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Plaintiff were a class of state employees and retirees who were enrolled in an Anthem Insurance group health insurance plan at the time of the 2001 demutualization of Anthem Insurance Companies. Plaintiffs brought suit against former Governor John Rowland, the State, Anthem Insurance, and other insurance company defendants alleging that their participation in the plan entitled them to membership in Anthem Insurance and a share of the demutualization proceeds. Plaintiffs claimed that Anthem Insurance and the other insurance company defendants breached their contractual obligations by not paying Plaintiffs for their membership interests and instead distributing their share of the proceeds to the State. The Supreme Court concluded that Plaintiffs’ claims against Rowland and the State were barred by the doctrine of sovereign immunity or otherwise should have been dismissed. After a trial, the trial court rendered judgment for the remaining defendants. The Supreme Court affirmed, holding that the trial court correctly concluded that the relevant contract provisions were ambiguous as to Plaintiffs’ eligibility for membership in Anthem Insurance and their entitlement to a share of the demutualization proceeds and properly considered extrinsic evidence to determine their meaning. View "Gold v. Rowland" on Justia Law

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Plaintiff, a Connecticut corporation that operates Domino’s pizza franchises, filed a petition for a declaratory ruling with the Labor Commissioner seeking a determination that it could pay a reduced minimum wage to its delivery drivers because they regularly receive gratuities that result in the drivers earning in excess of the minimum wage. Plaintiff relied on Conn. Gen. Stat. 31-60(b), which directs the Commissioner, acting through the Department of Labor, to adopt regulations that recognize that employers may include gratuities as part of the minimum fair wage for certain employees in the restaurant and hotel industries (tip credit). At issue in this case was whether the Department’s regulations that limit the tip credit to bartenders and traditional waitstaff and do not allow employers to count gratuities toward the minimum wage for other employees such as restaurant delivery drivers, conflict with the enabling statute. The Commissioner issued a declaratory ruling finding that Plaintiff’s drivers were not subject to a tip credit. The trial court dismissed Plaintiff’s appeal. The Supreme Court affirmed, holding that the regulations at issue are not incompatible with section 31-60(b). View "Amaral Brothers, Inc. v. Department of Labor" on Justia Law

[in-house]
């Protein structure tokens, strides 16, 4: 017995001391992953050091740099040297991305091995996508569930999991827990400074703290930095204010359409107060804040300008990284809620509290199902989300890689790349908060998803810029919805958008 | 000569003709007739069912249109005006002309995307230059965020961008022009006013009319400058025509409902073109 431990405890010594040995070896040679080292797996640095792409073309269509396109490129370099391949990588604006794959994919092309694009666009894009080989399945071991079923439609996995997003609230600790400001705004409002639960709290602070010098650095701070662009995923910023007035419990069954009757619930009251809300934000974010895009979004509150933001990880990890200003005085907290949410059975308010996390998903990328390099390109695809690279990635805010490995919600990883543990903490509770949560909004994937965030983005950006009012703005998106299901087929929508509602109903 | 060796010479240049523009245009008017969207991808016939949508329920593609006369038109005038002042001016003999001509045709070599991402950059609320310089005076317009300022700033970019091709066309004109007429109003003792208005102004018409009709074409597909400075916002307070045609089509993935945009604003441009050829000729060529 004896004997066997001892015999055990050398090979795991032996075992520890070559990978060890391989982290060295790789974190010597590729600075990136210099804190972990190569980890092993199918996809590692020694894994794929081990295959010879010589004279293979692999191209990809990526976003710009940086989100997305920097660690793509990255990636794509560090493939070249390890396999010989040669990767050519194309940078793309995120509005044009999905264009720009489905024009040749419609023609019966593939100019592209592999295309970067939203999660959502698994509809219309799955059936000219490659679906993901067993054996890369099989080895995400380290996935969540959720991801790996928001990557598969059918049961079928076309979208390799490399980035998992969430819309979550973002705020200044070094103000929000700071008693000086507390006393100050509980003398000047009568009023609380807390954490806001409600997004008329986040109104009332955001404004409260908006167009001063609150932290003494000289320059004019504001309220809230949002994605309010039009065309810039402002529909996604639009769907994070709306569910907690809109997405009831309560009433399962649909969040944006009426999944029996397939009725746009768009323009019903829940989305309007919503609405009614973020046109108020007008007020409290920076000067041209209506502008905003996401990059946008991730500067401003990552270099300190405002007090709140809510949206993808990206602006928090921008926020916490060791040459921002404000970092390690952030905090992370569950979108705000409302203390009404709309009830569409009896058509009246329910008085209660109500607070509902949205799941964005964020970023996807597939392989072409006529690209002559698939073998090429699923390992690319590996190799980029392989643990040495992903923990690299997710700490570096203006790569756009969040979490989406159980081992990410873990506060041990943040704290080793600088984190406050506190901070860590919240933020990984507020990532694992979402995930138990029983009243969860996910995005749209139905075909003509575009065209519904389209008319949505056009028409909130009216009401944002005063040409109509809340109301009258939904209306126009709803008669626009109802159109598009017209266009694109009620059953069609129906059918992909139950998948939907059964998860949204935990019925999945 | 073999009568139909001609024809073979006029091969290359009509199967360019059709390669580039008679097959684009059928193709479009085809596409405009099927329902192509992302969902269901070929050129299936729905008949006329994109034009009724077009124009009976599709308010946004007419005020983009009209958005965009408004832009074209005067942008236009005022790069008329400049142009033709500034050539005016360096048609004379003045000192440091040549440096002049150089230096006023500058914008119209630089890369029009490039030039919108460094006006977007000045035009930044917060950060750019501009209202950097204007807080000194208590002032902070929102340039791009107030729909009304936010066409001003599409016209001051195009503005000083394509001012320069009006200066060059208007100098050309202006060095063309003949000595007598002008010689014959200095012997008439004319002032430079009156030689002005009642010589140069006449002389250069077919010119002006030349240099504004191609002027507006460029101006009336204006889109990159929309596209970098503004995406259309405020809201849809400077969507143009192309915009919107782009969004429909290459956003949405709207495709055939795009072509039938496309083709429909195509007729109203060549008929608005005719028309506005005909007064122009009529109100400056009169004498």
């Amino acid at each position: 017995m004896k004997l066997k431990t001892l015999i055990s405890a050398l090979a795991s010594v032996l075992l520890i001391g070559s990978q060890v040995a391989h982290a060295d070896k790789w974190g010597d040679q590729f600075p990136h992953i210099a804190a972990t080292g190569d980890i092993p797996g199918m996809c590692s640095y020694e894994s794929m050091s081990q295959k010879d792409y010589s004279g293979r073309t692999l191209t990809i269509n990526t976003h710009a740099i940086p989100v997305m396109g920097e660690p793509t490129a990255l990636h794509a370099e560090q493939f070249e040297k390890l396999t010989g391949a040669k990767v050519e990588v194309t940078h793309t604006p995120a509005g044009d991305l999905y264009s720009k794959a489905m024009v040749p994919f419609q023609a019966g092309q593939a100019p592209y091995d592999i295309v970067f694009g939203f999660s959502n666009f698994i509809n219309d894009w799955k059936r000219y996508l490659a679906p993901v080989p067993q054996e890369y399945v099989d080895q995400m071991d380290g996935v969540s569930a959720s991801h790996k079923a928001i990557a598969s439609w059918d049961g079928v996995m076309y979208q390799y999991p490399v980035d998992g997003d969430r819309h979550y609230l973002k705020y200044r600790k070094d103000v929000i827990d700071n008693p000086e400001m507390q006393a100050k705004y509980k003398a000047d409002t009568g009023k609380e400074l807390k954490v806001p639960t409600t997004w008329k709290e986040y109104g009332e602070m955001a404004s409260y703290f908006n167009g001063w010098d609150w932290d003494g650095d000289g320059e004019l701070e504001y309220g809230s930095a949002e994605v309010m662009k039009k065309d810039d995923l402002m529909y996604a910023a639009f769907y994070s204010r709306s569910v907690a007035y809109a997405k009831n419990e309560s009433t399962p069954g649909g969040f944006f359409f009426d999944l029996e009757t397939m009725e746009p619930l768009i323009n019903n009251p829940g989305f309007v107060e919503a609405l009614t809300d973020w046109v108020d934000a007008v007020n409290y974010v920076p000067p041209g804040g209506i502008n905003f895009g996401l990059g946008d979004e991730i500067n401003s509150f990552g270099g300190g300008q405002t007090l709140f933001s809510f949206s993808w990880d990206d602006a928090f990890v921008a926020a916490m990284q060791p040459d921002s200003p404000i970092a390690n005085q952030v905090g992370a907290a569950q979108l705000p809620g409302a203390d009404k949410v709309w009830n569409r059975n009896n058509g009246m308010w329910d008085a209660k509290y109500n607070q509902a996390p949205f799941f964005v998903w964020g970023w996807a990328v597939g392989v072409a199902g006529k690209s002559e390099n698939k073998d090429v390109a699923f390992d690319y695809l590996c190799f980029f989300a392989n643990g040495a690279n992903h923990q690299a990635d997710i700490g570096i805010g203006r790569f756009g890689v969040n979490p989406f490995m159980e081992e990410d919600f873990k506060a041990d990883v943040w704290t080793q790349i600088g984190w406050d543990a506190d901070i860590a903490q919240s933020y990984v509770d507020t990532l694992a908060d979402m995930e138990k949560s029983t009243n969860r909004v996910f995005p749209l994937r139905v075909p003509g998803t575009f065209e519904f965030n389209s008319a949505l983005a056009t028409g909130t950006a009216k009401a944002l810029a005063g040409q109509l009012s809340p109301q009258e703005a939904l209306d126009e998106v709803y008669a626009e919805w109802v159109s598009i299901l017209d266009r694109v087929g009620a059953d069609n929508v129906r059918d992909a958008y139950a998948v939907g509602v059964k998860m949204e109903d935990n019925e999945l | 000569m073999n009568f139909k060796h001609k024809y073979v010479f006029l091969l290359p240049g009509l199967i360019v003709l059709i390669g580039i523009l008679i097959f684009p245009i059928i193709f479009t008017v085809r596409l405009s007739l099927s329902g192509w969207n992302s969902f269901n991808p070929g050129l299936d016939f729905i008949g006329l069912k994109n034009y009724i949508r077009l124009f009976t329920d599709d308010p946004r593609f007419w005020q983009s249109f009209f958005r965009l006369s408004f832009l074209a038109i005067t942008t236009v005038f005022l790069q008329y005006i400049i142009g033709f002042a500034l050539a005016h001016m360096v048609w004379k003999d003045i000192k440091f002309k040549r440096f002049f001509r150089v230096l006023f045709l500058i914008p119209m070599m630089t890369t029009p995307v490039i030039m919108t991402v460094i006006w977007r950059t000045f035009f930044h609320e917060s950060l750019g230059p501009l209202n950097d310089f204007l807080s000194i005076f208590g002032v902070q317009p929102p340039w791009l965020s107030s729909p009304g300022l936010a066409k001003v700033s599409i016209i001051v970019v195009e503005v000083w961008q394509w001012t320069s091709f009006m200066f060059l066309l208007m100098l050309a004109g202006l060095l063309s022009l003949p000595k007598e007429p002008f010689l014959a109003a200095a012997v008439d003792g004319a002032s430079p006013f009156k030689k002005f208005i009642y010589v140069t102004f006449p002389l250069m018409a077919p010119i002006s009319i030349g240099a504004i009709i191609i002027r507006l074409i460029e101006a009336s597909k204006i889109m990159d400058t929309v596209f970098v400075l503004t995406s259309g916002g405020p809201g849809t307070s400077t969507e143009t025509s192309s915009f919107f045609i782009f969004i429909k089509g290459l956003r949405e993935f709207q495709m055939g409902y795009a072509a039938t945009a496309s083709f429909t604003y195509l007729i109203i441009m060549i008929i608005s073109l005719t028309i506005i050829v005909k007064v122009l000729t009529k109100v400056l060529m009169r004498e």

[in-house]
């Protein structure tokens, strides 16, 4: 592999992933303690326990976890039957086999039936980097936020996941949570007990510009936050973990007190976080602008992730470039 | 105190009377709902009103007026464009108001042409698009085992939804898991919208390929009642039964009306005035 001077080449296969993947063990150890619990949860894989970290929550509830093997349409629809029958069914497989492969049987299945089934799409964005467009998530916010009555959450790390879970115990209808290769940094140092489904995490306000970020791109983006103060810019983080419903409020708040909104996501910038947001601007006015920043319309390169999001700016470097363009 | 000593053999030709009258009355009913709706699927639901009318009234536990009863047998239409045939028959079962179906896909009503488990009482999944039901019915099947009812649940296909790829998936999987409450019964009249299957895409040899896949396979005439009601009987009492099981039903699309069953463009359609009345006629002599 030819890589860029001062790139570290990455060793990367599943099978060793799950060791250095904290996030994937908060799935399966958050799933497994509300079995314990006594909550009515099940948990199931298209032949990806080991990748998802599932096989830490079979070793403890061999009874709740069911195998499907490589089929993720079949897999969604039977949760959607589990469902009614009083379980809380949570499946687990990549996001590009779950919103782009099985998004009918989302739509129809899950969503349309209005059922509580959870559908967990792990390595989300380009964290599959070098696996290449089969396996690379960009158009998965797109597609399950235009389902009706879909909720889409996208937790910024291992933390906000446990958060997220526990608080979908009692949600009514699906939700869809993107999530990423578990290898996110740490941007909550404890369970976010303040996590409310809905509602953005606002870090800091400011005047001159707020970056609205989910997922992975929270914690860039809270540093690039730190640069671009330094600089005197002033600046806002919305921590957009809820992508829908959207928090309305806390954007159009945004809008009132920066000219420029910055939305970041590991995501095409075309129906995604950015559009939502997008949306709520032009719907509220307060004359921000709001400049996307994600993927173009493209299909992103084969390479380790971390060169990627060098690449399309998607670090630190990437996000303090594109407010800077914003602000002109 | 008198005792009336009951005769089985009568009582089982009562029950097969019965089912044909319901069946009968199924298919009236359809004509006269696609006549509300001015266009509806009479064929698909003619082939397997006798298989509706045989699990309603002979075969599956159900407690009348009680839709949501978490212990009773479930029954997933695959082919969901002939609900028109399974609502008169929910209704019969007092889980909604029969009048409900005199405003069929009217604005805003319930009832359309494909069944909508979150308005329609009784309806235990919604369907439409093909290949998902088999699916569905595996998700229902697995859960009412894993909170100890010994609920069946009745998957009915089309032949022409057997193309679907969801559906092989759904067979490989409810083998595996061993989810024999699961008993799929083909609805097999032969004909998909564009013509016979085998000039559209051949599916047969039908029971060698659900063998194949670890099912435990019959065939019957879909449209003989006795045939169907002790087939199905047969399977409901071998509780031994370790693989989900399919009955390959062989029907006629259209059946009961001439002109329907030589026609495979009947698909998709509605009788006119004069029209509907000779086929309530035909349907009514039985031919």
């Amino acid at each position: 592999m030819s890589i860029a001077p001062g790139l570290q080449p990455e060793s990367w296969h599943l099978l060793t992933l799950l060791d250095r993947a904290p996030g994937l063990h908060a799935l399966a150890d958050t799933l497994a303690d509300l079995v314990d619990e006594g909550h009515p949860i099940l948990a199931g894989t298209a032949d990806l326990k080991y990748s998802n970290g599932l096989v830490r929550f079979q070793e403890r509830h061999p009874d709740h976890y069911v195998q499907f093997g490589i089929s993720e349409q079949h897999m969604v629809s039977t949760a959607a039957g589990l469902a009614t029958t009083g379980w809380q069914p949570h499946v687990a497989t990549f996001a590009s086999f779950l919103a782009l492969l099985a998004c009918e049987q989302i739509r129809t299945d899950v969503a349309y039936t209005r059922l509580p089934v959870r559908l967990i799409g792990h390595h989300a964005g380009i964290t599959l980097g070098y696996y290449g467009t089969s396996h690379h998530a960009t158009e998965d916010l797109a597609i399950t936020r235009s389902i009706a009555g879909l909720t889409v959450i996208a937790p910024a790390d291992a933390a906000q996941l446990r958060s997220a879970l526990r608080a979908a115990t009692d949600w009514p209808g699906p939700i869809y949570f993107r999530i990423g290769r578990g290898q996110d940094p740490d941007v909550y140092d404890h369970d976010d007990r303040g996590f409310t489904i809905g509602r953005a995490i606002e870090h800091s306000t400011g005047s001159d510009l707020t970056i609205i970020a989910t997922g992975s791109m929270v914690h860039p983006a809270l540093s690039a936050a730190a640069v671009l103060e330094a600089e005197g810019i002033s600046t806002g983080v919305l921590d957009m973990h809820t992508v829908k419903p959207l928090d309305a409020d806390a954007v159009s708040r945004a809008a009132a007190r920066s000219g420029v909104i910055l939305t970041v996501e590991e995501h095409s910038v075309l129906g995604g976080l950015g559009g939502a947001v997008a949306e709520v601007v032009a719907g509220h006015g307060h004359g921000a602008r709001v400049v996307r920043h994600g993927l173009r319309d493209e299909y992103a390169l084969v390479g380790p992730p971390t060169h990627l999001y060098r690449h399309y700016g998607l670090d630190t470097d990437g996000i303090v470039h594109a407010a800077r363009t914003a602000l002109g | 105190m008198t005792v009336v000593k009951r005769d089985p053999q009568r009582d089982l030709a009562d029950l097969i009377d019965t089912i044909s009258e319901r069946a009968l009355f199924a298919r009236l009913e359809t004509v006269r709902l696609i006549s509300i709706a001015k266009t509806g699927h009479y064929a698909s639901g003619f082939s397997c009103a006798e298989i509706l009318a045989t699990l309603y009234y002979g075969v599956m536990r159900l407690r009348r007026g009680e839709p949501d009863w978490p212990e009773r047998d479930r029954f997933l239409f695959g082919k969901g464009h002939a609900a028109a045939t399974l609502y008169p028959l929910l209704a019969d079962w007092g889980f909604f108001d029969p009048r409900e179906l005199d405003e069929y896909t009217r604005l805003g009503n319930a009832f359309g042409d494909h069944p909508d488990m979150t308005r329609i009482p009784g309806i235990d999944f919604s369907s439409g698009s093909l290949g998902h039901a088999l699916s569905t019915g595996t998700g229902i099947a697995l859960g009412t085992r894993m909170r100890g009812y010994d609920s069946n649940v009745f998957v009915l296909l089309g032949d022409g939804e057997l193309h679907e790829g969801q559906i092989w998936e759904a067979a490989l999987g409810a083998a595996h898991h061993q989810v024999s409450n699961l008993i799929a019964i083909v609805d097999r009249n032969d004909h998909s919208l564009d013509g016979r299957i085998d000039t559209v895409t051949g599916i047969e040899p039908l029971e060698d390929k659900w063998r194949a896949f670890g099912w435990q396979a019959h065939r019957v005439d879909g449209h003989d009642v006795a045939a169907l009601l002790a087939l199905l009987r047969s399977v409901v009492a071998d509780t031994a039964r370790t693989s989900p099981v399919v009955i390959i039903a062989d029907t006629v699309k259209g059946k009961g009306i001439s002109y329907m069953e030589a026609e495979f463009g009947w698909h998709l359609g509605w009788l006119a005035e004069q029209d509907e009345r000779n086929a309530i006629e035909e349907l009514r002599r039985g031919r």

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The Board of Review of the Employment Security Appeals Division found Southwest Appraisal Group, LLC (Plaintiff) liable for unemployment compensation taxes, plus interest, for three of its automobile appraisers following an audit by the Administrator of the Unemployment Compensation Act (Defendant). The trial court dismissed Plaintiff’s appeal, deeming the three appraisers to be employees on the ground that Plaintiff had failed to prove that they had performed appraisal services for anyone other than Plaintiff despite evidence indicating that they operated independent businesses. Plaintiff appealed, arguing that the trial court improperly upheld the Board’s construction of Conn. Gen. Stat. 31-222(a)(1)(B)(ii), namely, that part C of the ABC test requires putative independent contractors to be customarily engaged in an independently established - and successful - trade, occupation, profession or business. The Supreme Court reversed, holding that evidence of the performance of services for third parties is not required to prove part C of the ABC test but, rather, is a single factor that may be considered under the totality of the circumstances analysis governing that inquiry. View "Southwest Appraisal Group, LLC v. Administrator, Unemployment Compensation Act" on Justia Law